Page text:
When Peter Cohen bought his California house in 1988, he couldn't have imagined the transformation that 22 cats would have on inside almost 30 years later. At the time, he cared for two feral cats who seemed to come with the property. But when both cats were hit by cars in separate incidents, Cohen feared for their lives and decided to renovate the indoors of his home to mimic the type of home cats could only dream about.
Cohen did some research about what structures were best to keep cats happy and entertained, and that's when he discovered catwalks. He decided to build some within his house. Those catwalks were soon followed by ramps, portholes, perches, platforms, and tunnels.
So what about all those litter boxes? Cohen found the solution for that, too. He constructed specially-designed litter box closets around the house that have exhaust fans to keep odors away. To handle all that cat hair, Cohen has five Roomba robot vacuum cleaners regularly prowling around the house.
In total, Cohen has spent over $50,000 to make his home cat-compatible. That total includes rope-wrapped poles in the home office, floating shelves and lofts in the master bedroom, and even a koi pond to capture their attention.
“I thought maybe the cats would just look at it, but they use it all,” Cohen says. “It’s like a freeway sometimes with them all over the place.”
And with the indoor additions came more feline additions, too! Cohen, his partner, and his roommate have all worked together to adopt 22 cats from shelters. They aren't just any cats: they are ones who, for various reasons, have the hardest time finding forever homes.
Cohen's cats are a constant inspiration for improvements and updates in his home. "We have been building catwalks for 20 years and have learned a great deal from our cats what they like and do not like," Cohen told Love Meow.
One rescue cat, in particular, named Peanut, gave Cohen a new direction for his cat building aspirations. Peanut was diagnosed with feline infectious peritonitis (FIP), an incurable, fatal viral disease. Peanut's valiant struggle and passing inspired Cohen to fundraise to find a cure for this feline illness.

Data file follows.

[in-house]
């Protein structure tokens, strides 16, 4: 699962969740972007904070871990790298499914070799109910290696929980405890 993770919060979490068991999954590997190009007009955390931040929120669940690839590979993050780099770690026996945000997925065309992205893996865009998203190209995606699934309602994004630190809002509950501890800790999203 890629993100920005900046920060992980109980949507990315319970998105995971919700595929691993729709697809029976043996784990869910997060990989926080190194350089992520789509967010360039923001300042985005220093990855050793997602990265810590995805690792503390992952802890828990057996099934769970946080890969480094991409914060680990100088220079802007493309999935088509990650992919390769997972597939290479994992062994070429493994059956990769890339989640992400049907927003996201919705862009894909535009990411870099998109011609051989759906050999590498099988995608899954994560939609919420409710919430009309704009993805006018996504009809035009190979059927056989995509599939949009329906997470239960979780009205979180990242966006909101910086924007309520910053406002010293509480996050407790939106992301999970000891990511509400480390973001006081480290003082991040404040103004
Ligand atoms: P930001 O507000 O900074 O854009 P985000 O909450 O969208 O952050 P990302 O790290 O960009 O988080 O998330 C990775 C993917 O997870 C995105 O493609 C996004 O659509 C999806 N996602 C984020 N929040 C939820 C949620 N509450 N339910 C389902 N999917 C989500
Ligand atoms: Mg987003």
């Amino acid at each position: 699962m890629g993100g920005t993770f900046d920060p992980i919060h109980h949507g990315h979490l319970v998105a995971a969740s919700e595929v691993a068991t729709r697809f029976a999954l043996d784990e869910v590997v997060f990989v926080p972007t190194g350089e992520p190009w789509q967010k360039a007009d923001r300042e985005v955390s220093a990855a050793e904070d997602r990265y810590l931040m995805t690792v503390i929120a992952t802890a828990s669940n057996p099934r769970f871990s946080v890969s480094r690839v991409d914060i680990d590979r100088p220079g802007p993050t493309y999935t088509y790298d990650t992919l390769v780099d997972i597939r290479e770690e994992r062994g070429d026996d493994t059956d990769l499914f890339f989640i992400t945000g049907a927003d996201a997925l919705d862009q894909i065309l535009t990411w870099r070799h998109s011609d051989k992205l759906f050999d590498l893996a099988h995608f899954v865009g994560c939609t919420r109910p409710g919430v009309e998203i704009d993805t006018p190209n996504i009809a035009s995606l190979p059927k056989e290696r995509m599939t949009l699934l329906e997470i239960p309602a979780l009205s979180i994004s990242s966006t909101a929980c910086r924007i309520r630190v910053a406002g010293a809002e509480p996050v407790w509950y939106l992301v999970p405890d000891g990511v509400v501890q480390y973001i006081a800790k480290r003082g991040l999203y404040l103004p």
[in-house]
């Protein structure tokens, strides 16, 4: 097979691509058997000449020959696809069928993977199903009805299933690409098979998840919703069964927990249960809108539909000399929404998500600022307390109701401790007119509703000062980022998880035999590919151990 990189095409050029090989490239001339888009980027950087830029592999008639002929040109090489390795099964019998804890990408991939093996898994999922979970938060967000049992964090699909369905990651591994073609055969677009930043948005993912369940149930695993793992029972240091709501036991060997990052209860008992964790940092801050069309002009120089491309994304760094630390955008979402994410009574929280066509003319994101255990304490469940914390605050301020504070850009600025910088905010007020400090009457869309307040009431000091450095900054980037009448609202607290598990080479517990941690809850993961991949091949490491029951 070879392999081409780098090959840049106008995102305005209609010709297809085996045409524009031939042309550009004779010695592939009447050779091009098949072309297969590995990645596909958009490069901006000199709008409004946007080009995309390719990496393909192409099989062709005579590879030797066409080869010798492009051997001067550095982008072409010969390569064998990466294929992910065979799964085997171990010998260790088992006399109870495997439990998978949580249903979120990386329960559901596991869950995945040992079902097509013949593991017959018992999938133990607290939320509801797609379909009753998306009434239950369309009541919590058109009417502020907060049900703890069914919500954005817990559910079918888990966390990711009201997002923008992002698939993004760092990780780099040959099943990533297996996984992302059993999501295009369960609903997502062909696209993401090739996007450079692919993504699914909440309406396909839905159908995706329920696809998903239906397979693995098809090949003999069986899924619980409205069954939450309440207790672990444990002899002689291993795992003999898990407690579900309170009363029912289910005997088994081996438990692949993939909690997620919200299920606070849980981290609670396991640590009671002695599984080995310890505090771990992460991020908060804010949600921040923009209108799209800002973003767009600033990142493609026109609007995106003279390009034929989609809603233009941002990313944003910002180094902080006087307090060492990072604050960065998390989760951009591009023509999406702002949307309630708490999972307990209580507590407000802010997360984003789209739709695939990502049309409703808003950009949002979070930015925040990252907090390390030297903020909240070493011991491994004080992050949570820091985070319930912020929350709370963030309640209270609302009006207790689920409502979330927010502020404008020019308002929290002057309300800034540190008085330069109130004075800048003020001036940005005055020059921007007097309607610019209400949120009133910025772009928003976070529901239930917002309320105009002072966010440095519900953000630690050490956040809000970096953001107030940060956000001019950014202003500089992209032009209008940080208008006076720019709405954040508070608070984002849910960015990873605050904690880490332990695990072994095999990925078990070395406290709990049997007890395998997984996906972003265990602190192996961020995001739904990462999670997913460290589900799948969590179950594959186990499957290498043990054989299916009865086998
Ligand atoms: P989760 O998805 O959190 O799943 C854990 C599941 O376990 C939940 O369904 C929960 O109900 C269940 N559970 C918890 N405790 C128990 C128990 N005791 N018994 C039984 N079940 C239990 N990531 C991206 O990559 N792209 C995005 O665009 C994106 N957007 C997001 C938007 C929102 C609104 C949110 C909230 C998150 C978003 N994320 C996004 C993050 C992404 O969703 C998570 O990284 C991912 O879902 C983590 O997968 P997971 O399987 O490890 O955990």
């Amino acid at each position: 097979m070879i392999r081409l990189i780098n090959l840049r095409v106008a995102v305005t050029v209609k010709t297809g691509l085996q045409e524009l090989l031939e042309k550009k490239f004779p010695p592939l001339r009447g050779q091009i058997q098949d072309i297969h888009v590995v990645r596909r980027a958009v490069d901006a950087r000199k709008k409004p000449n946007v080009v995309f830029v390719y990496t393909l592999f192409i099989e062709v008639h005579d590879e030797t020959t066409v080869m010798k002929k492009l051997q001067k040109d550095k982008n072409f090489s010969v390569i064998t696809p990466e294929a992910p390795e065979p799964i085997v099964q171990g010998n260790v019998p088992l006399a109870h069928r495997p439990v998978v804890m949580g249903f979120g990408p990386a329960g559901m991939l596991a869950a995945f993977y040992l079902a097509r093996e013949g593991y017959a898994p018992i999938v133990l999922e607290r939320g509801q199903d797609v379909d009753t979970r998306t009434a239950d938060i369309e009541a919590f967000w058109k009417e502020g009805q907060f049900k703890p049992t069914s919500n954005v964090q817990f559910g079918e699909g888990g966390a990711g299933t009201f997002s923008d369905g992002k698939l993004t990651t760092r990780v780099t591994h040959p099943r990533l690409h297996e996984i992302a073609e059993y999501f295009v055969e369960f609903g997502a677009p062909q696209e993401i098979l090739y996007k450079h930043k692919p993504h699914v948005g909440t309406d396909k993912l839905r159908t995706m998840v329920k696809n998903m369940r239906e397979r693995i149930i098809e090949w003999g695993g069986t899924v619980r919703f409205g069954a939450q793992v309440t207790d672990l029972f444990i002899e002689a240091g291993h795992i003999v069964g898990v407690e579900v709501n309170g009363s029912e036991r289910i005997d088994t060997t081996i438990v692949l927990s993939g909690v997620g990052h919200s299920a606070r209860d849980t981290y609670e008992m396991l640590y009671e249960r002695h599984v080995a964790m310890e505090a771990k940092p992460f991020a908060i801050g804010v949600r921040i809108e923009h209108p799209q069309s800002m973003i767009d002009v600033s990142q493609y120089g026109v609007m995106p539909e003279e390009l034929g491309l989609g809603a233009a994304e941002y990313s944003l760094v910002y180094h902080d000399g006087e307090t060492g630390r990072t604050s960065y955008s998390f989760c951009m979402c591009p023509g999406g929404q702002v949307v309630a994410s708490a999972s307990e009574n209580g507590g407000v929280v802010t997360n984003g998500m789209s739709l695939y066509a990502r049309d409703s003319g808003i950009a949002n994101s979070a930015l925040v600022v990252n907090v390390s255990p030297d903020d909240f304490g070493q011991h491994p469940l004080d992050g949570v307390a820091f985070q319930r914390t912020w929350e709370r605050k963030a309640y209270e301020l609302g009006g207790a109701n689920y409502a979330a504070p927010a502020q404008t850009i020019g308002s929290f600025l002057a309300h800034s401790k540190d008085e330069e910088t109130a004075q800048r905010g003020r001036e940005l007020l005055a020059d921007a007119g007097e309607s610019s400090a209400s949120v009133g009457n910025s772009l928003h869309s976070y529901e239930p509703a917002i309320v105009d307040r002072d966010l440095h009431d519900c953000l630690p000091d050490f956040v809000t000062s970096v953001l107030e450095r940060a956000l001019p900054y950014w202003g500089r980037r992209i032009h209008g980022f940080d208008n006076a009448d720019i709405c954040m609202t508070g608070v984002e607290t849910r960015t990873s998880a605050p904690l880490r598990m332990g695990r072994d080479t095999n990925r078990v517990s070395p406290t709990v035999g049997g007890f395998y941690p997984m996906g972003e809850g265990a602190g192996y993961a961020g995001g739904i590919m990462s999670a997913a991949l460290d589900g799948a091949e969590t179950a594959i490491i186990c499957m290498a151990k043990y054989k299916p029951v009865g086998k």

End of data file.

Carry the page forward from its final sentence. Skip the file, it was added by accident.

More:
"We humans cannot solve so many big problems," Cohen said, "but we can solve little ones. Each cat we adopt from a shelter is one more sentient being that now has a home and love and care. It is that simple."
One of the cats, Smokey, was found as a kitten. Unfortunately, Smokey has FIP, but Cohen adopted him anyway and now has the cat on medical treatments that so far have made Smokey feel much better.
What started out at a way to make a home better for two cats has morphed into a sanctuary for cats in need of love and affection. Cohen and company provide more than enough for all of their cats!
We thank Cohen for all of his work to give abandoned cats a forever home, and we hope Smokey continues to respond well to his treatment. You can learn more about Cohen, Smokey, and their fundraising efforts for an FIP cure at their Facebook page.
Watch the video below of Cohen's fantastic home --- and the cats who love living in it --- and share it with your friends and family on Facebook.